Ragdolls are bred for specific patterns of white. The
Ragdoll breeder, while maintaining health, temperament, size, and the
other aspects important to the Ragdoll breed.... has the
additional challenge of trying to understand and control the variable
levels of white that are produced by the white spotting factor. To
better understand the white spotting factor, the chart below gives a
general idea of how each particular pattern will (should) produce when
the cat is bred.
The Ragdoll breeders who are active in the show hall
have selected for the particular patterns for many years, narrowing the
margin of variability. Current theory about the white spotting factor
"S" indicates that each cat has a certain level of white
(which we have tentatively identified with numbers). S is a dominant
gene, s is the recessive (meaning no white). A cat only needs one
copy of this gene to display the trait. The white spotting gene works by
slowing the migration of pigment cells when the kitten is
forming... leaving the kitten without pigment (white is a lack of
pigment) on the places farthest away from the neural crest (the spine).
S also has a cumulative affect. Two copies of the white spotting
gene will show more white than one copy of the gene. (ie mitted + mitted
= bicolor) To make discussions easier to understand, we have given
numerical values to the different levels of white that are found most
frequently and are most desirable in the Ragdoll genepool. S2 indicates
the level of white that will produce a mitted pattern. S4 indicates the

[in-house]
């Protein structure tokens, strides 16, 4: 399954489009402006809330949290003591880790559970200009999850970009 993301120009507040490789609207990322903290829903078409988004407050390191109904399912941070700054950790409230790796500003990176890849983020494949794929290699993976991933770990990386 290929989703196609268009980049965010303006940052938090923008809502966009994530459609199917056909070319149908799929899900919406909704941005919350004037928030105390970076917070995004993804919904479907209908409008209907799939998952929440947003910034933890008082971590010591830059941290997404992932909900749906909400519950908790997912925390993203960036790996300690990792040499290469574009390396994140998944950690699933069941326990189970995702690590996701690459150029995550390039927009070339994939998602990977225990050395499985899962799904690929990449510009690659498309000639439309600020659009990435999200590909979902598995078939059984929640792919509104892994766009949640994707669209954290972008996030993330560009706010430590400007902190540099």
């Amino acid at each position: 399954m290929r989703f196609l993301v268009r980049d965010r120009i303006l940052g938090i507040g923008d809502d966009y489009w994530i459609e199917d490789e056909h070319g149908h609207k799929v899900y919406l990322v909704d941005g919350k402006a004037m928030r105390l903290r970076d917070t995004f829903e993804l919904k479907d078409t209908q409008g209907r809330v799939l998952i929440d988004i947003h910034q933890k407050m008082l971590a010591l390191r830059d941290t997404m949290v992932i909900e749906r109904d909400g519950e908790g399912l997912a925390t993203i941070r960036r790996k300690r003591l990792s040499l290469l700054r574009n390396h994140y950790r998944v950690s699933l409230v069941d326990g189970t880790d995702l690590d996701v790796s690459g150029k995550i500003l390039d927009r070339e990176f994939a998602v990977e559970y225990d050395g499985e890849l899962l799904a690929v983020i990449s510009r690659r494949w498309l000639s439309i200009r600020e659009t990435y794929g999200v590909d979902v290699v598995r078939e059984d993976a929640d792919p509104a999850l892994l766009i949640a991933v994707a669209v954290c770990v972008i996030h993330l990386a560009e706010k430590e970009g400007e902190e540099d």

level of white that will display as a true bicolor pattern. In contrast,
the Birman breed has selected for a S1 level for their white spotting
and their mitted pattern is the product of S1S1. All levels of white are
probably present in the Ragdoll breed genepool, but the S2 and S4 are
the currently desirable levels since they are the ones that will produce
the three patterns as is described in the Ragdoll breed standards. Most
other breeds do not specify the pattern of white, and accept any level
of white or no white.
Not all Ragdolls have the exact levels of white
indicated in this chart. If your cat is consistently producing kittens
with non-conforming markings, it would be helpful to breed to a
colorpoint and try to figure out exactly what the levels of white are.
Each level of white is fairly consistent in producing what it is, but
the white spotting gene is variable and there are instances of what
looks like a bicolor may genetically be a mitted with a unusually high
expression in that one cat... or vice-versa... breeding to a colorpoint
is the best way to determine the actual levels.
I hope you find this chart helpful.
Again, I must thank Isabelle Bellavance for creating
the original excel spreadsheet I used to design this custom color table.
The designation of these numerical levels was developed and based on
information of numerical levels of white spotting as presented in "Robinsons
Genetics for Cat Breeders and Veterinarians", as well as the
breeding experience of many Ragdoll breeders.